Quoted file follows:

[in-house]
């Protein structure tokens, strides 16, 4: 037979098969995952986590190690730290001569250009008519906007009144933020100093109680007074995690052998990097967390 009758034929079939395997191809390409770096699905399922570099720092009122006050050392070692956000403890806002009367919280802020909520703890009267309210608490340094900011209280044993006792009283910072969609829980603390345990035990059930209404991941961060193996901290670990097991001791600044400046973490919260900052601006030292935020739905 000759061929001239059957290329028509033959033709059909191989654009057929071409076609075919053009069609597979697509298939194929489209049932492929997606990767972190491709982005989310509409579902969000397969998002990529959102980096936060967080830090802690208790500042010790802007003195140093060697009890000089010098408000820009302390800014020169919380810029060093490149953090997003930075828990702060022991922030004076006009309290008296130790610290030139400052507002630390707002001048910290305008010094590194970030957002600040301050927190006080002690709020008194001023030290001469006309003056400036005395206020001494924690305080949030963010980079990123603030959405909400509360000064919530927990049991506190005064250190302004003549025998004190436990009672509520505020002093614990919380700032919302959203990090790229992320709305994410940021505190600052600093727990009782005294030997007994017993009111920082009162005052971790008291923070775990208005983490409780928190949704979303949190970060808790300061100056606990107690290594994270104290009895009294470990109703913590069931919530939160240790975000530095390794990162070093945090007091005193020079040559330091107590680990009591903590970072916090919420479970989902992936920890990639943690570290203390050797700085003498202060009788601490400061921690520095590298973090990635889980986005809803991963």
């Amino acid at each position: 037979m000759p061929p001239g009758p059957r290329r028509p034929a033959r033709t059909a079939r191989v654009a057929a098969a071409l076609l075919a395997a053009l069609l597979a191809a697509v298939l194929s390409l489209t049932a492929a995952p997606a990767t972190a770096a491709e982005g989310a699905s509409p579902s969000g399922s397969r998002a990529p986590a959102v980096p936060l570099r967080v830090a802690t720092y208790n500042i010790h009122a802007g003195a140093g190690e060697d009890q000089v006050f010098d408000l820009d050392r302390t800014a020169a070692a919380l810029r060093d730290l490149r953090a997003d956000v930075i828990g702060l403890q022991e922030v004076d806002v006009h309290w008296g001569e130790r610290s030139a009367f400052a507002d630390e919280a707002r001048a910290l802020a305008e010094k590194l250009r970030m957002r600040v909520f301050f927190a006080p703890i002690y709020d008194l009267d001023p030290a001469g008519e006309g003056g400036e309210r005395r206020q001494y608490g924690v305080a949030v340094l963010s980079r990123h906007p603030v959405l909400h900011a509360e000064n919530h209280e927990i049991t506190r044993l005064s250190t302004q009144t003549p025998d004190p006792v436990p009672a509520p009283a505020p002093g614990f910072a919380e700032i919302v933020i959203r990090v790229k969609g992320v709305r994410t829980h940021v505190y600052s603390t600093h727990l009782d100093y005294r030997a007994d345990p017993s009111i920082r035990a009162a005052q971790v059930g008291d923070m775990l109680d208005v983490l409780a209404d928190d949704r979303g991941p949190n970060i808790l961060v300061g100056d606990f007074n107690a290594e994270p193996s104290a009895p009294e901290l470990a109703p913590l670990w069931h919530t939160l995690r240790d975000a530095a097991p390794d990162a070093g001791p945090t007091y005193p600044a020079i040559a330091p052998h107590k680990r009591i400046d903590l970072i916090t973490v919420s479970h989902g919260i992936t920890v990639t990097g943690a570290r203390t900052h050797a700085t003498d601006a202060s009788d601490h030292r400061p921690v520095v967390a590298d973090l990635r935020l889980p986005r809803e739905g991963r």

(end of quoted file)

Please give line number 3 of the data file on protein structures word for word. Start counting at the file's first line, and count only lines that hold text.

């Amino acid at each position: 037979m000759p061929p001239g009758p059957r290329r028509p034929a033959r033709t059909a079939r191989v654009a057929a098969a071409l076609l075919a395997a053009l069609l597979a191809a697509v298939l194929s390409l489209t049932a492929a995952p997606a990767t972190a770096a491709e982005g989310a699905s509409p579902s969000g399922s397969r998002a990529p986590a959102v980096p936060l570099r967080v830090a802690t720092y208790n500042i010790h009122a802007g003195a140093g190690e060697d009890q000089v006050f010098d408000l820009d050392r302390t800014a020169a070692a919380l810029r060093d730290l490149r953090a997003d956000v930075i828990g702060l403890q022991e922030v004076d806002v006009h309290w008296g001569e130790r610290s030139a009367f400052a507002d630390e919280a707002r001048a910290l802020a305008e010094k590194l250009r970030m957002r600040v909520f301050f927190a006080p703890i002690y709020d008194l009267d001023p030290a001469g008519e006309g003056g400036e309210r005395r206020q001494y608490g924690v305080a949030v340094l963010s980079r990123h906007p603030v959405l909400h900011a509360e000064n919530h209280e927990i049991t506190r044993l005064s250190t302004q009144t003549p025998d004190p006792v436990p009672a509520p009283a505020p002093g614990f910072a919380e700032i919302v933020i959203r990090v790229k969609g992320v709305r994410t829980h940021v505190y600052s603390t600093h727990l009782d100093y005294r030997a007994d345990p017993s009111i920082r035990a009162a005052q971790v059930g008291d923070m775990l109680d208005v983490l409780a209404d928190d949704r979303g991941p949190n970060i808790l961060v300061g100056d606990f007074n107690a290594e994270p193996s104290a009895p009294e901290l470990a109703p913590l670990w069931h919530t939160l995690r240790d975000a530095a097991p390794d990162a070093g001791p945090t007091y005193p600044a020079i040559a330091p052998h107590k680990r009591i400046d903590l970072i916090t973490v919420s479970h989902g919260i992936t920890v990639t990097g943690a570290r203390t900052h050797a700085t003498d601006a202060s009788d601490h030292r400061p921690v520095v967390a590298d973090l990635r935020l889980p986005r809803e739905g991963r």